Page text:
Anyone familiar with the history of the Arab-Israeli conflict will undoubtedly be baffled by the question that forms the title of Carlstrom's book. As he notes, "Israel has never been more prosperous, more secure, or more accepted in the world than it is today." A nuclear-armed state boasting the most powerful military force in the Middle East, at peace with neighboring Egypt and Jordan and capable of deterring Iran, Israel at present does not confront any external existential threat. Nevertheless, the author insists that the question of Israel's future survival needs to be addressed because its very existence is being threatened by dangerous political, economic, and social forces from within.
Drawing on thousands of interviews with Israeli politicians, diplomats, army officers, and religious leaders, and on a variety of secondary sources, Carlstrom relied on his skills as a correspondent for The London Times and The Economist to catalogue the increasingly evident deterioration of Israel's polity, economy and society during g a three-year period beginning in 2014. The picture emerging from his keen observations is indeed ominous.
The book sheds vivid light on a variety of serious political, economic, religious, social and ethnic conflicts that are tearing apart the fabric of a society that was much more unified in its earlier years. The 50-year-old Israeli occupation of the West Bank has not only fractured Israel's political leadership and the country's Jewish electorate; it has also poisoned relationships between Jewish settlers and Palestinian Arabs, and between the nation and its army.
Carlstrom describes in painstaking detail numerous episodes of bloody violence between Jewish settlers and neighboring Palestinian Arabs, known as "price tag" attacks because they are intended to inflict or extract a price in human lives for Israeli or Palestinian actions against the settler movement. Amid the horrible mutual carnage, we are reminded of the murder carried out by two Palestinians of three Jewish teenagers who were hitchhiking home from their religious seminary in the occupied West Bank on June 12, 2014. Less than two days after their remains were recovered, three Jewish Israelis kidnapped 16-year-old Mohammed Abu-Khdair near his home in East Jerusalem and killed him by dousing gasoline on his body.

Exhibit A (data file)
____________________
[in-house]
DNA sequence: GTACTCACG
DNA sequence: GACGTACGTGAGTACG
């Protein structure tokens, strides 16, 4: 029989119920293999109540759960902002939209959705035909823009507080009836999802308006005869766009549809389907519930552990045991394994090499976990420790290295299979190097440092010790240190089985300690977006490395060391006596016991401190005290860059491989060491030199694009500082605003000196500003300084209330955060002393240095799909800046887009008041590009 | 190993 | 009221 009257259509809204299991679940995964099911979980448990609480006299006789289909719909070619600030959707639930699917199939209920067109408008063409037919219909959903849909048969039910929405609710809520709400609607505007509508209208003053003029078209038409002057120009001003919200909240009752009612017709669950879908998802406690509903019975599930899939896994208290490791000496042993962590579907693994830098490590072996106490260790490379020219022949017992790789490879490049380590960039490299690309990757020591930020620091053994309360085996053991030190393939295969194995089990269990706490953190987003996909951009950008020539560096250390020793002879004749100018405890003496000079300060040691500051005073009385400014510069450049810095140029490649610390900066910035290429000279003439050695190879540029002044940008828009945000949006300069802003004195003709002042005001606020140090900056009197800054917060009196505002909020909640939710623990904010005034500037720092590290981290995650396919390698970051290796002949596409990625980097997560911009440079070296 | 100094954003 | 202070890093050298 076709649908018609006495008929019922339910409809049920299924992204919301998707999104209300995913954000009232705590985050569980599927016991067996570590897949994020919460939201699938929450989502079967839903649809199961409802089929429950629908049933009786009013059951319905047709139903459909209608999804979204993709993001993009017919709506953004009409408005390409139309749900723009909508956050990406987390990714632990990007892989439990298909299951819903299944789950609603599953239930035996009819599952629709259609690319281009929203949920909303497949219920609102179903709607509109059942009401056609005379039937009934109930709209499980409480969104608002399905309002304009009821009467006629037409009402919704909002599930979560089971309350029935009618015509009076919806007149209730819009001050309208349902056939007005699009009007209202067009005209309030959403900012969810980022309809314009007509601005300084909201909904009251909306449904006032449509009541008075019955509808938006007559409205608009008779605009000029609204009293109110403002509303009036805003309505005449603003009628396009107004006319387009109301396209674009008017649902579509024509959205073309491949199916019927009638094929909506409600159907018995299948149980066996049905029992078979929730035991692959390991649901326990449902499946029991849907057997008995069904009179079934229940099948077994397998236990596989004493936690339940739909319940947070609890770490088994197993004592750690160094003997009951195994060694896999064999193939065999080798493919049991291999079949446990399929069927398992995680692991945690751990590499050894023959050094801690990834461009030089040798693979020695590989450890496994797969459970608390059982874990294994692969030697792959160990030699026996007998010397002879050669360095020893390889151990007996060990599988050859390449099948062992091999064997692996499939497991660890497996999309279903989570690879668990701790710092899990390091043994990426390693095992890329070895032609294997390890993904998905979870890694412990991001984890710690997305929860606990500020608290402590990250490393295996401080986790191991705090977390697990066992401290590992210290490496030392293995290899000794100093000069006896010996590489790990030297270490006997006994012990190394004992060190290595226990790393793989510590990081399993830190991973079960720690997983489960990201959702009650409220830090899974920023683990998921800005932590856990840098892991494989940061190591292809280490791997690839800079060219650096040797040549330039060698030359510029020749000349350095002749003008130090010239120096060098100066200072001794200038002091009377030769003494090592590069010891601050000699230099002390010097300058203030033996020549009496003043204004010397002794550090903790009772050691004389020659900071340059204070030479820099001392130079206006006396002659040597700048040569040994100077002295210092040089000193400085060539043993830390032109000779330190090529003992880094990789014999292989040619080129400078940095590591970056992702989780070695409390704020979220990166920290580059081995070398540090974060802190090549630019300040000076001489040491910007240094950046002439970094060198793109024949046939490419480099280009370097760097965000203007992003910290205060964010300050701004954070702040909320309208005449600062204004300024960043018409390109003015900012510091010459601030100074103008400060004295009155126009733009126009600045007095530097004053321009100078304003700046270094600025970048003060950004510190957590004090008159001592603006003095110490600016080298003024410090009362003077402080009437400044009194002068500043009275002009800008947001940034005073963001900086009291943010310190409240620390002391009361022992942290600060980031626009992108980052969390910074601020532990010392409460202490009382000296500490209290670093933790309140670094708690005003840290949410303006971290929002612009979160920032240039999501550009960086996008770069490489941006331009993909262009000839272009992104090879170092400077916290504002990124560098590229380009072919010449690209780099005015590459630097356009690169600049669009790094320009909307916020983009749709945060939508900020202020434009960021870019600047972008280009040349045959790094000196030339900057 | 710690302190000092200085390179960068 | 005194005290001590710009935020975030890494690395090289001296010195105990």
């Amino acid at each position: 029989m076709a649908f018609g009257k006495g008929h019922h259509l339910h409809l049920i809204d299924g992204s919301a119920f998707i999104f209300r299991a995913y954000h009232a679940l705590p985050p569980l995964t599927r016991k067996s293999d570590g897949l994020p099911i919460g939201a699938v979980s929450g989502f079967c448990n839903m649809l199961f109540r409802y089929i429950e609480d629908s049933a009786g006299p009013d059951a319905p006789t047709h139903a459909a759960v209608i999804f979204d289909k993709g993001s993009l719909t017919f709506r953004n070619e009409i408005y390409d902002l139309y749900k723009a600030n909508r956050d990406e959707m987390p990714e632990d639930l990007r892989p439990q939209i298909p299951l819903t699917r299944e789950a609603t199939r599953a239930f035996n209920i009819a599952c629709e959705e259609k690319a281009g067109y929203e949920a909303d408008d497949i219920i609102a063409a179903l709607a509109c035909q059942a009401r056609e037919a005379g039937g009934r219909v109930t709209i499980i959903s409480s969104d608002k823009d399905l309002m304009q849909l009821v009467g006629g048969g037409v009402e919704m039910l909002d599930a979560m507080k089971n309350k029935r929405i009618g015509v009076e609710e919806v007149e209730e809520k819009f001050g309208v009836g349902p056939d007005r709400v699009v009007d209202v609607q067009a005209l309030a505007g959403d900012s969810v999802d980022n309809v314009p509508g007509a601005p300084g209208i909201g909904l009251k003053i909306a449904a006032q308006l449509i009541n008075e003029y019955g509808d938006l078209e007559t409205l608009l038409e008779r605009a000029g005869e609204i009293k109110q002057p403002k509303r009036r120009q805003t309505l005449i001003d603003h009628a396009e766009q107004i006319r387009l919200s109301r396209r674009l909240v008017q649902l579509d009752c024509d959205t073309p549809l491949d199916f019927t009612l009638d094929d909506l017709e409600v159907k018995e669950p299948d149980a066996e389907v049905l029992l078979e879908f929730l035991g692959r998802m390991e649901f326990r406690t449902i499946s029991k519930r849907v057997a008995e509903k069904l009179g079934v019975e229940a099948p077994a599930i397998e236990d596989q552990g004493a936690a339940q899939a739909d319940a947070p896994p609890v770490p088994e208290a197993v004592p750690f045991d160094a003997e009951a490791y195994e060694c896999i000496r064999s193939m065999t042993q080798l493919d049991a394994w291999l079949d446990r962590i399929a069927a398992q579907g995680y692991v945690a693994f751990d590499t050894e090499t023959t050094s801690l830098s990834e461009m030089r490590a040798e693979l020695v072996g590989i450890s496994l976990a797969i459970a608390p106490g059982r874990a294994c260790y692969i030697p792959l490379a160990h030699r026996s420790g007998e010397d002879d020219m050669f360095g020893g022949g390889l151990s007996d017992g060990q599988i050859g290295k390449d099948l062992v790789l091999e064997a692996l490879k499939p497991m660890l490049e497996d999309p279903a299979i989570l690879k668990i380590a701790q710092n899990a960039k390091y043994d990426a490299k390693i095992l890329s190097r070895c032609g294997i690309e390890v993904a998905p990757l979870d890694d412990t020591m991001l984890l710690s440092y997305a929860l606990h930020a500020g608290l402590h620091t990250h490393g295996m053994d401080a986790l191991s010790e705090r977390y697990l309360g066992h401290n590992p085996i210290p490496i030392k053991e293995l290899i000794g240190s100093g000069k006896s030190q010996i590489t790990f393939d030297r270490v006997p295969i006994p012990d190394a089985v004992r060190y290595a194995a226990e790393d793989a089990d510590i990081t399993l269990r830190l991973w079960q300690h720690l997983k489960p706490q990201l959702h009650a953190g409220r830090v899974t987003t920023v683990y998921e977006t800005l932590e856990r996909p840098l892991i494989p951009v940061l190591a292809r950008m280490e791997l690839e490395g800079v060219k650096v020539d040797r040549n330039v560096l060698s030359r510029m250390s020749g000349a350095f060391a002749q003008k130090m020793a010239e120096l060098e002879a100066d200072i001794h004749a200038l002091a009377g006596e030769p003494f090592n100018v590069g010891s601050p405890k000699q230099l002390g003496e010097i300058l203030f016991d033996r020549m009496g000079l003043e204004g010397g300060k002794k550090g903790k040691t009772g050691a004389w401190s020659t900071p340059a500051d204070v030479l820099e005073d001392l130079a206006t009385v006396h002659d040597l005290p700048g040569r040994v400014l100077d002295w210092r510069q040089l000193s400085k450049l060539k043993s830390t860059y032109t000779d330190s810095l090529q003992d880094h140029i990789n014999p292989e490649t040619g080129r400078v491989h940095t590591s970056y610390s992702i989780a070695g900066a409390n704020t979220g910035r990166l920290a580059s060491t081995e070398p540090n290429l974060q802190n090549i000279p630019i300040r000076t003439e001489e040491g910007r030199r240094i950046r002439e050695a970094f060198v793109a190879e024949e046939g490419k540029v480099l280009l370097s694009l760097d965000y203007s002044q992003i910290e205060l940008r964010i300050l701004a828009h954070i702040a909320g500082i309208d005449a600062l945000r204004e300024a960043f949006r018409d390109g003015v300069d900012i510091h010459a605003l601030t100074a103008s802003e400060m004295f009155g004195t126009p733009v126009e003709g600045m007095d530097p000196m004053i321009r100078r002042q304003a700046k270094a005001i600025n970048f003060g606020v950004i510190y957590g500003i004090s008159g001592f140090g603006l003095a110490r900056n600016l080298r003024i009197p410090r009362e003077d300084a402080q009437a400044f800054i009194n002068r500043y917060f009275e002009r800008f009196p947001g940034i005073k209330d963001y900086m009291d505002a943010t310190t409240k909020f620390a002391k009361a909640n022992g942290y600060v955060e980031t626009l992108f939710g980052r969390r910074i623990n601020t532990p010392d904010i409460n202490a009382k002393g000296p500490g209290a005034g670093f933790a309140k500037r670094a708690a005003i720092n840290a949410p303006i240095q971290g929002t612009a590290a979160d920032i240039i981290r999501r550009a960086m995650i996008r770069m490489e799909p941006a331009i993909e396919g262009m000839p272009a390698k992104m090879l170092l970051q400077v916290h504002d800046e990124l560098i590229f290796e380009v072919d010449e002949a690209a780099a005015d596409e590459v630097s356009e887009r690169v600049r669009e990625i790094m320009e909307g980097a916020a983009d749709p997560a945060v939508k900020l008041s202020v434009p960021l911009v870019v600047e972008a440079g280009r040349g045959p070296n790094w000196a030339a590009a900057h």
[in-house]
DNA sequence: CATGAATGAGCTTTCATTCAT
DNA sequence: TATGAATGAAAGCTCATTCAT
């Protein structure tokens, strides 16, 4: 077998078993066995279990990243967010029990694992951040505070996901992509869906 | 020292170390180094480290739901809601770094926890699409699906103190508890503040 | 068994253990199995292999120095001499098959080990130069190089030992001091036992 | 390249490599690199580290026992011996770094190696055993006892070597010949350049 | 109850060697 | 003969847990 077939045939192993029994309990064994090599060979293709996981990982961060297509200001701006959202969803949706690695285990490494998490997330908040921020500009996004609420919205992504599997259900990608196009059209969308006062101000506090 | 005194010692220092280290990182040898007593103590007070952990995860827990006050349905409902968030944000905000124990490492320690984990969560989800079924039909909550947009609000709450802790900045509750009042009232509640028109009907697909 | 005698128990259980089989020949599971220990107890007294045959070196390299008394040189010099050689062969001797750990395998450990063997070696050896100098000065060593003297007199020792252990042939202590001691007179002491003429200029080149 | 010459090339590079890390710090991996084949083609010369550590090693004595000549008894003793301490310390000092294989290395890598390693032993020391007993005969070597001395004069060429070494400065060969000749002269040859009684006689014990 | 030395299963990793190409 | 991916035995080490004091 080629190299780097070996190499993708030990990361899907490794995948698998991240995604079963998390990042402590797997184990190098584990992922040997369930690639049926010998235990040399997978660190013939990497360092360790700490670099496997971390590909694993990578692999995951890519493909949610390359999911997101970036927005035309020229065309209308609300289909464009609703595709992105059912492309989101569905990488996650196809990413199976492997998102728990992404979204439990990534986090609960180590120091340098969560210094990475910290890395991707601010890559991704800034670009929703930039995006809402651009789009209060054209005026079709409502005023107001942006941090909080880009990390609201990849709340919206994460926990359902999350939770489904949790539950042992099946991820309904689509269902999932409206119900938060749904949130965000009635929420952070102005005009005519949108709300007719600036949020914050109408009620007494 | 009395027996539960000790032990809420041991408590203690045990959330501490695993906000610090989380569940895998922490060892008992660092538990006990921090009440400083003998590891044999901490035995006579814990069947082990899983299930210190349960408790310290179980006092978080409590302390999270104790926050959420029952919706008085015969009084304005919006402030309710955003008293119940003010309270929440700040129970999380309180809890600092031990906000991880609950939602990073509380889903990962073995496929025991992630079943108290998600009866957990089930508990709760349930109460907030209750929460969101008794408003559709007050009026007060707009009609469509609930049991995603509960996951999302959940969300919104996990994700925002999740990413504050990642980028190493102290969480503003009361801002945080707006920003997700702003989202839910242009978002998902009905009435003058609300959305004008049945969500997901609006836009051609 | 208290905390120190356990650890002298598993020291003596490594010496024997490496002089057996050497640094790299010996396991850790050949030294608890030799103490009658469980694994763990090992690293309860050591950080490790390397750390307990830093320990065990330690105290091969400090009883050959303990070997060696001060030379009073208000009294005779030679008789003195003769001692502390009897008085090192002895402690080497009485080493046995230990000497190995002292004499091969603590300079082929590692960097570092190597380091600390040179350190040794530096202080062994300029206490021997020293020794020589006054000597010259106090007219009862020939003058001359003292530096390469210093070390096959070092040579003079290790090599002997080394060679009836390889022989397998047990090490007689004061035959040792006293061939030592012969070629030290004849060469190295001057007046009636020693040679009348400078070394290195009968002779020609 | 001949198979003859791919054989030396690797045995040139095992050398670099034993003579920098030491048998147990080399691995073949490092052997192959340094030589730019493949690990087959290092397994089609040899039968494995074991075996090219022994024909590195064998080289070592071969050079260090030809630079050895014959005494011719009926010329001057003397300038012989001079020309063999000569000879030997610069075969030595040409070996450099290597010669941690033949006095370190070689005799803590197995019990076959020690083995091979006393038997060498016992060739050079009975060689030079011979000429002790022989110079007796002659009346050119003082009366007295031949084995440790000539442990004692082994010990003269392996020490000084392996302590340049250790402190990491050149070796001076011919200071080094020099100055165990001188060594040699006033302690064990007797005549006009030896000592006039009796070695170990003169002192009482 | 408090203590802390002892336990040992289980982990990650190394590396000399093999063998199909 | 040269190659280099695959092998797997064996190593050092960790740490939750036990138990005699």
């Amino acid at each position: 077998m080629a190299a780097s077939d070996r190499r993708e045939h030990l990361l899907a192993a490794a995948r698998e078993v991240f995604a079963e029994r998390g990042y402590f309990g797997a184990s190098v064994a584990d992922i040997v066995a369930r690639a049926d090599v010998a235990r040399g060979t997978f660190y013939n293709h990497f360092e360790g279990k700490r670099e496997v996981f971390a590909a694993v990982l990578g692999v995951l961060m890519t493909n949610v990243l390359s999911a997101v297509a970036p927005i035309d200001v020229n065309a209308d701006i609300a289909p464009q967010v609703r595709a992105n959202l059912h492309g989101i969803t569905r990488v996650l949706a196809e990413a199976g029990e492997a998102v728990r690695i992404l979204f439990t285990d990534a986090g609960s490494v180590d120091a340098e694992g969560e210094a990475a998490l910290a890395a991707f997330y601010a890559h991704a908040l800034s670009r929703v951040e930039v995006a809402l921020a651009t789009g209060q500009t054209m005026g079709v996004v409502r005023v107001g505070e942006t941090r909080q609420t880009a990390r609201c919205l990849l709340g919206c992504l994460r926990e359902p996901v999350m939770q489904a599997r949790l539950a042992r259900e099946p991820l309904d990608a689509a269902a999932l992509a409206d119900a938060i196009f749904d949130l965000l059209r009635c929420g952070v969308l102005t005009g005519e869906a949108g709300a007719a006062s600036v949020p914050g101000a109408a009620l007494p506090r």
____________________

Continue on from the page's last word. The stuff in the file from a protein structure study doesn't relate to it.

In addition to attacking Palestinian homes, mosques and churches, an increasing number of religious settlers have clashed with the army, one of Israel's most revered institutions. With growing frequency since 2011, Israeli soldiers have been attacked by settlers protesting the demolition of illegal hilltop outposts. A typical encounter occurred in April 2014, when hundreds of angry residents in the settlement of Yitzhar attacked a paramilitary force that destroyed five houses erected without the required permits. Protesting settlers injured six officers and trashed an army post inside the West Bank community.
The futile negotiations between Israel and the Palestinian Authority have been moribund since 2014, thereby exacerbating political schisms between Israeli military leaders and the right-dominated government under Benjamin Netanyahu, and within the electorate. Carlstrom notes that an overwhelming majority of former IDF (Israel Defense Forces) chiefs of staff, heads of military intelligence, directors of Mossad (Institute for Intelligence and Special Operations) and leaders of Shin Bet (General Security Service) strongly support not only the immediate resumption of peace negotiations but also an end to the occupation so as to lay the ground for the emergence of an independent Palestinian state alongside Israel. But recent polls indicate that only a very slight majority of Israeli Jews favor renewed negotiations, yet less than one-third of the Jewish public believes that such talks would lead to peace.
Paradoxically, while it is a world leader in start-ups and entrepreneurship, Israel suffers from serious economic inequalities. Most notably, the economic gap between the six million Israeli Jews and and the two million Israeli Arabs has widened. In 2015, the unemployment rate for Israeli Arab men was 25 percent, double the rate for Jewish men. More than half of Israeli Arab families live below the poverty line, twice the national rate. Since 1948, the government has established some 600 new Jewish cities and towns, but not one new Arab community, making Arab towns twice as crowded as Jewish urban areas. Furthermore, in marked contrast to Arab areas, Jewish communities have benefitted from considerably larger per-capita government expenditures for education, health and general social services.